You likely have seen the video above at some point or another. Houston firefighters rescue a man trapped behind burglar bars in a burning home. I was caught on video through the helmet-cam worn by Captain Brad Stewart at Engine 15.
If Captain Stewart wore the helmet-cam today, he would likely be fired. It is an issue fire departments across the country are wrestling with. Here are excerpts from a story by Stephen Dean at Examiner.com:
The Houston Fire Department has issued a rule for all firefighters that no helmet cameras are allowed. If any clip shows up online now that the rule has passed, firefighters say they know they'll face suspension or firing.
While those clips may show heroics, fire department headquarters is clearly moving to avoid the flip side of that coin. What happens if a helmet camera is recording when something goes terribly wrong? Even if it doesn't end up online, it could lead to liability for the city, or images that could scar a grieving family for life.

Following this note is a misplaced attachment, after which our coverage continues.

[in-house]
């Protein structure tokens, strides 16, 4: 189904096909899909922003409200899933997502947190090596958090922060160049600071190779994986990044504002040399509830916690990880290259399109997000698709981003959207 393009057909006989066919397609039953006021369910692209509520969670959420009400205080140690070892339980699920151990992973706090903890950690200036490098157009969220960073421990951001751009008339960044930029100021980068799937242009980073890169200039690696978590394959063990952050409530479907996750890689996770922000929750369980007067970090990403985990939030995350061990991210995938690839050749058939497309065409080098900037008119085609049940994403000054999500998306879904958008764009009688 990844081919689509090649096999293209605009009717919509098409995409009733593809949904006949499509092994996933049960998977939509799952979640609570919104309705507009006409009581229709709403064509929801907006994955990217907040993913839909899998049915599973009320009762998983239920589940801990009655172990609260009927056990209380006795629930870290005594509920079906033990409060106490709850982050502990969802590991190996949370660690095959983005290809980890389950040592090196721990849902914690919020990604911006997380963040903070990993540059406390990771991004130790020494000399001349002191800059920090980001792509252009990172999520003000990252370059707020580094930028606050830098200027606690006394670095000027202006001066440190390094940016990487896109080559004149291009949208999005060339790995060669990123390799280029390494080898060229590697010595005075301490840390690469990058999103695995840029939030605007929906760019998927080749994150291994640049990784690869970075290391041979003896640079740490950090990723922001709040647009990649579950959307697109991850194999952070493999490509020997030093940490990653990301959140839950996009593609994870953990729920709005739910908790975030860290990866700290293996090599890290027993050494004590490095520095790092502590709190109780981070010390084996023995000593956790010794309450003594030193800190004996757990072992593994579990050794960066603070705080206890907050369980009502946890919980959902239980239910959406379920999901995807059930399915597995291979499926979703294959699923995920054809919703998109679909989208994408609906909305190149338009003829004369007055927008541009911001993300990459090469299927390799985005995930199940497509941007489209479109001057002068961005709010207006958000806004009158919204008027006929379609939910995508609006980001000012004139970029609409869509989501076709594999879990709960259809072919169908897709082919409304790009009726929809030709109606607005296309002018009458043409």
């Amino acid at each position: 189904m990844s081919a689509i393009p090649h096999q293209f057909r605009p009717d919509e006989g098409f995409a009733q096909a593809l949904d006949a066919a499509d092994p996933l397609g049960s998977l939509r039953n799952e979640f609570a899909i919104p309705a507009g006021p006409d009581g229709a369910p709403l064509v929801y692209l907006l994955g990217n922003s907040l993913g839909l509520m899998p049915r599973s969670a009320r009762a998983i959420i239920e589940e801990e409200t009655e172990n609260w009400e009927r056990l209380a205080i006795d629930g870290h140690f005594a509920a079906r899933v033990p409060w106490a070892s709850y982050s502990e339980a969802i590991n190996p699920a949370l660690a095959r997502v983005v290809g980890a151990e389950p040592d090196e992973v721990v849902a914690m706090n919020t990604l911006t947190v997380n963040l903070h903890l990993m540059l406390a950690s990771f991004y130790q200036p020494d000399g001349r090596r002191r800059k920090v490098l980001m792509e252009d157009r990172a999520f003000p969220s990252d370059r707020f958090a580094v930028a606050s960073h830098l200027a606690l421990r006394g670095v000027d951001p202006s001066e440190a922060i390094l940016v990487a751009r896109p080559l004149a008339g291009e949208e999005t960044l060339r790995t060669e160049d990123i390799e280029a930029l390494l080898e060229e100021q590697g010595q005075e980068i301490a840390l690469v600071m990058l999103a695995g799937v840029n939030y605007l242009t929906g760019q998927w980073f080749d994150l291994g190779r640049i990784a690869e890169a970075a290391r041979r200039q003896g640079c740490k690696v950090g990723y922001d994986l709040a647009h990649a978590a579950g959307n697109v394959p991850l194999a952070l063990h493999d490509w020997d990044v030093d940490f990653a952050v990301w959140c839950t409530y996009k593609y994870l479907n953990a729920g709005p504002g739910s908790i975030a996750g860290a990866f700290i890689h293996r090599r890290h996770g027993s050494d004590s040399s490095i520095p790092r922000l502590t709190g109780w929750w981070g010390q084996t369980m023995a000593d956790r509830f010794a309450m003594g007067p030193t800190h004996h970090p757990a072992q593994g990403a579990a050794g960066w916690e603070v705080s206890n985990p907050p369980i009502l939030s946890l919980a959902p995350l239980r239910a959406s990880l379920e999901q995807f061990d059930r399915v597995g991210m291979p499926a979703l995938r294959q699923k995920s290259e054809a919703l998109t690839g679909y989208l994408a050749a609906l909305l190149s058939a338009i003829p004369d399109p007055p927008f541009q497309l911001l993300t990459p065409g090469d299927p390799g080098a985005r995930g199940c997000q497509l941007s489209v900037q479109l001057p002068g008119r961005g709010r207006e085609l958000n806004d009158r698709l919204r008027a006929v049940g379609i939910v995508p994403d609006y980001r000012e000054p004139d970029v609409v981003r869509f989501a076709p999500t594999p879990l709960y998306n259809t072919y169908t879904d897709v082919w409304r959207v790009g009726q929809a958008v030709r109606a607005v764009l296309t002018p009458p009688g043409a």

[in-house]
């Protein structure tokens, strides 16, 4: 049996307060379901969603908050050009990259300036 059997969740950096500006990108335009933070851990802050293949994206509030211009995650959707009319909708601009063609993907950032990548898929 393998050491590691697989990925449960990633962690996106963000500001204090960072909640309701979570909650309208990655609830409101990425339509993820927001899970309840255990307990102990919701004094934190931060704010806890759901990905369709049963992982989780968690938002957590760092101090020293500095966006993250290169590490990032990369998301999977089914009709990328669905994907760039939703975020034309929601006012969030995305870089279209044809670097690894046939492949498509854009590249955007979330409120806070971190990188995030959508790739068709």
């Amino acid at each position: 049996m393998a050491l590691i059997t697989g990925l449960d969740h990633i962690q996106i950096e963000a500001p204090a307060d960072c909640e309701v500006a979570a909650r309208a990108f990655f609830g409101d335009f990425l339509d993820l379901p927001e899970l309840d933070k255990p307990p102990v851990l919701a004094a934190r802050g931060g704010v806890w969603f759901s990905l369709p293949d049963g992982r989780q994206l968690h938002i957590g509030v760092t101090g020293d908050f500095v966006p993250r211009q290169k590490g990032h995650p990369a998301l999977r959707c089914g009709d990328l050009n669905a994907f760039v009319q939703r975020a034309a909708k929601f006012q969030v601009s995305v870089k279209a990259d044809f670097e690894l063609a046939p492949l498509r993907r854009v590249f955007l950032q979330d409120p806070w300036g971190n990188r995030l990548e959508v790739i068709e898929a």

Ask any firefighter and they'll tell you that things always go wrong, even at fires that seem 'textbook' from afar. Nothing is predictable when a house is burning and crews are scurrying to deploy their training to put it out. Even when a seasoned firefighter encounters something that he's done a thousand times before, one tiny variable can send things into chaos at a fire.
The Houston Fire Department's new policy makes it a fireable offense to possess a helmet camera on the job. Any captain is responsible for making sure his team doesn't have one.
Several websites focus on displaying firefighting helmet camera videos from around the nation, but this new policy is aimed at making sure no Houston Fire Department videos are added to that collection in the future.